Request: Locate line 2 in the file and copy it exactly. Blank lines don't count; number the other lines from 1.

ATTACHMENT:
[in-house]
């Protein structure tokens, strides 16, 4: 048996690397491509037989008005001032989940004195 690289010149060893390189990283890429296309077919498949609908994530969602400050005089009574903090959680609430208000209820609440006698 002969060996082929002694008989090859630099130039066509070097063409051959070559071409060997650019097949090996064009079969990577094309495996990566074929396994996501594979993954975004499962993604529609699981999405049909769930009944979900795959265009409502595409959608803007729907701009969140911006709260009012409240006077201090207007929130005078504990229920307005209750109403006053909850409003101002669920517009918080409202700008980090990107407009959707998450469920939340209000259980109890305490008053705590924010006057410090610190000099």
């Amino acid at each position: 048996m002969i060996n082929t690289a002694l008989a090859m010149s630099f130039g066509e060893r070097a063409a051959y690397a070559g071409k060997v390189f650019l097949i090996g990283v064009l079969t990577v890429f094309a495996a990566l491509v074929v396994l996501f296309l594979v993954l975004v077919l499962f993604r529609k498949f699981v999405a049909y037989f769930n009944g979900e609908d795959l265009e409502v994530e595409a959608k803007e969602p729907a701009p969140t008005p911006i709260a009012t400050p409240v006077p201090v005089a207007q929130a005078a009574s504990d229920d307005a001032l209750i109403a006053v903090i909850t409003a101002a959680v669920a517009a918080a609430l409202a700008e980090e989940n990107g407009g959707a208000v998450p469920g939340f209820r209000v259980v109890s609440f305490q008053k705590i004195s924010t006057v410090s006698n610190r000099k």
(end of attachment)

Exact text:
């Protein structure tokens, strides 16, 4: 048996690397491509037989008005001032989940004195 690289010149060893390189990283890429296309077919498949609908994530969602400050005089009574903090959680609430208000209820609440006698 002969060996082929002694008989090859630099130039066509070097063409051959070559071409060997650019097949090996064009079969990577094309495996990566074929396994996501594979993954975004499962993604529609699981999405049909769930009944979900795959265009409502595409959608803007729907701009969140911006709260009012409240006077201090207007929130005078504990229920307005209750109403006053909850409003101002669920517009918080409202700008980090990107407009959707998450469920939340209000259980109890305490008053705590924010006057410090610190000099």